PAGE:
Tasks of the Government Debt Management
We can not say that it is wrong for the government to pour a large amount of public funds and guarantee the payments for financial institutions and deposits relying on the government reliability in order to overcome the economic crisis. On the contrary, for the past one year, the role of the fiscal policy in the process of overcoming the crisis should be assessed successful. In the economic crisis, the government resorted to the active fiscal policy and this was made possible due to the financial leeway accumulated during the period of the conservative fiscal policy.
However, the government capability to pay debt is an intangible asset which can not be reused till replenished once it is depleted. In the process of overcoming the crisis, the additional capability to take debt burdens has been reduced to a substantial degree and the policy options in the fiscal management are narrowed and the adaptability of the government in the possible future crisis is reduced to the same degree.
The narrowing of fiscal policy leeway means the reduction of domestic and international flexibility of Korean economy which is almost completely open to commodity markets and international capital market. Another problem is that the adaptability of the government to the sudden fiscal demands is also reduced. In the case of Korea which has to take into account the unexpected direction and speed of changes in the North and South relations, the reduction of fiscal policy flexibility is a really important matter of concern. It is also crucial that the government takes preparatory steps in such a way that the rapid increase of the government debt does not escalate the large-scale fiscal deficits of social safety net funds, such as National Pension Fund, Public Employee Pension Fund and Private School Pension Fund. However, we are not saying that the government should take unreasonable measures to manage a surplus budget, trying to reduce the government debt as drastic as it can. Though the wound of the economic crisis would not be fully healed completely in two or three years, the growth potential of Korean economy has not been lost. So, it is necessary to approach the issue of the government debt from a long-term perspective. From the long-term perspective, what matters is not the absolute size of the government debt, but the proper management of the ratio of the government debt to the national economy.
The management of the government debt is not a simple choice between financial deficit and financial surplus. For example, if the government can not produce sufficient surplus when an interest rate is higher than a growth rate, the ratio of the government debt to the GNP constantly increases. But, even if the relatively small financial deficit is produced, the ratio of the government debt to the GNP may be lowered when the growth rate is higher than the interest rate. Considering the importance of the high growth rate in the management of the government debt, we should be cautious not to reduce the investments unreasonably in education, science and technology, information industry, social overhead capital in the name of rapid reduction of the absolute amount of the government debt. It is important to realize that the task of managing the government debt requires a comprehensive approach, taking into account the relationship among financial deficit, government debt, interest rate and growth rate.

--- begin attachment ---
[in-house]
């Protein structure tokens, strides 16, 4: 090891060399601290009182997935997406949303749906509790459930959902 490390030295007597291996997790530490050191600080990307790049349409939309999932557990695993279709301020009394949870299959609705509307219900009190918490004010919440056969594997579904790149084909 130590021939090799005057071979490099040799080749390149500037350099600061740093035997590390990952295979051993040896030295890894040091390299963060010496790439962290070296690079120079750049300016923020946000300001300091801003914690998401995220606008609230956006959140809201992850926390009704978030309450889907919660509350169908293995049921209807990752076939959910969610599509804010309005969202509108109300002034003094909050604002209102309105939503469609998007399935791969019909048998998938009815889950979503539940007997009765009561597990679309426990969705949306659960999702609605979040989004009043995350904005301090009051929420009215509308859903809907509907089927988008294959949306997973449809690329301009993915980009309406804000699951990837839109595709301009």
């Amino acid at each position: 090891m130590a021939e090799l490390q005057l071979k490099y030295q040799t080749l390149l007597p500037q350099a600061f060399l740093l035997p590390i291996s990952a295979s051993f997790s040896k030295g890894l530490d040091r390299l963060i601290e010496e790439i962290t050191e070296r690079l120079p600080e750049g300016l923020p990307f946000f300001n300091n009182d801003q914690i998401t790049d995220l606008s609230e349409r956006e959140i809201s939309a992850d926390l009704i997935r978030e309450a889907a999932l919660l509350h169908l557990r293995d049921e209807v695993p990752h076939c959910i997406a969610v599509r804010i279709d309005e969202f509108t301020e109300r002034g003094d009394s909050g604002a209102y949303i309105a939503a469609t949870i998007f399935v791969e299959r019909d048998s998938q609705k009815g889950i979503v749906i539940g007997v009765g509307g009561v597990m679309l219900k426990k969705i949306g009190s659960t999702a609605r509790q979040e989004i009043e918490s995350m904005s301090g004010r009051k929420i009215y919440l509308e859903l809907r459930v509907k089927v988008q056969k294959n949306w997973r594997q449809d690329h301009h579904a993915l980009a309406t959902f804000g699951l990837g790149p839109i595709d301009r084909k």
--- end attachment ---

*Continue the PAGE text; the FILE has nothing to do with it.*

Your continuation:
Fiscal Policy For Tomorrow
The financial policy played an important role in the process of dealing with the economic crisis. Yet, the rapid increase of the government debt also produced several side-effects. Of particular concern are the sharp reduction of flexibility in the fiscal management and the decline of the government adaptability to crisis. To deal with these problems, it is necessary for the government to make efforts to reduce the ratio of the government debt to the GNP. Both the excessively tight financial policy which aims to reduce the government debt rapidly and the loose financial policy which does not show interest in reducing the government debt are risky. It is important to manage the financial policy from the long-term perspective in such a way that the government debt does not grow too much in relation to the size of the economy.
Reasonable management of the government finance should be approached not only in terms of the total size, but also from the microscopic perspective. It is needless to say that the government should set a priority in a rational manner and reduce the waste and inefficiency in the management of budget. Restructuring of financial sector and corporations which will last for a while should faithfully follow the market principle and self-responsibility principle. The unnecessary increase of public burden for the benefit of special interest groups should be prevented. When people believe that the financial policy is clear, fair and efficient, they will be willing to carry the heavy burden as if they are light.
(The view expressed here is the author's personal
view. It is not the official
view of the CFE.)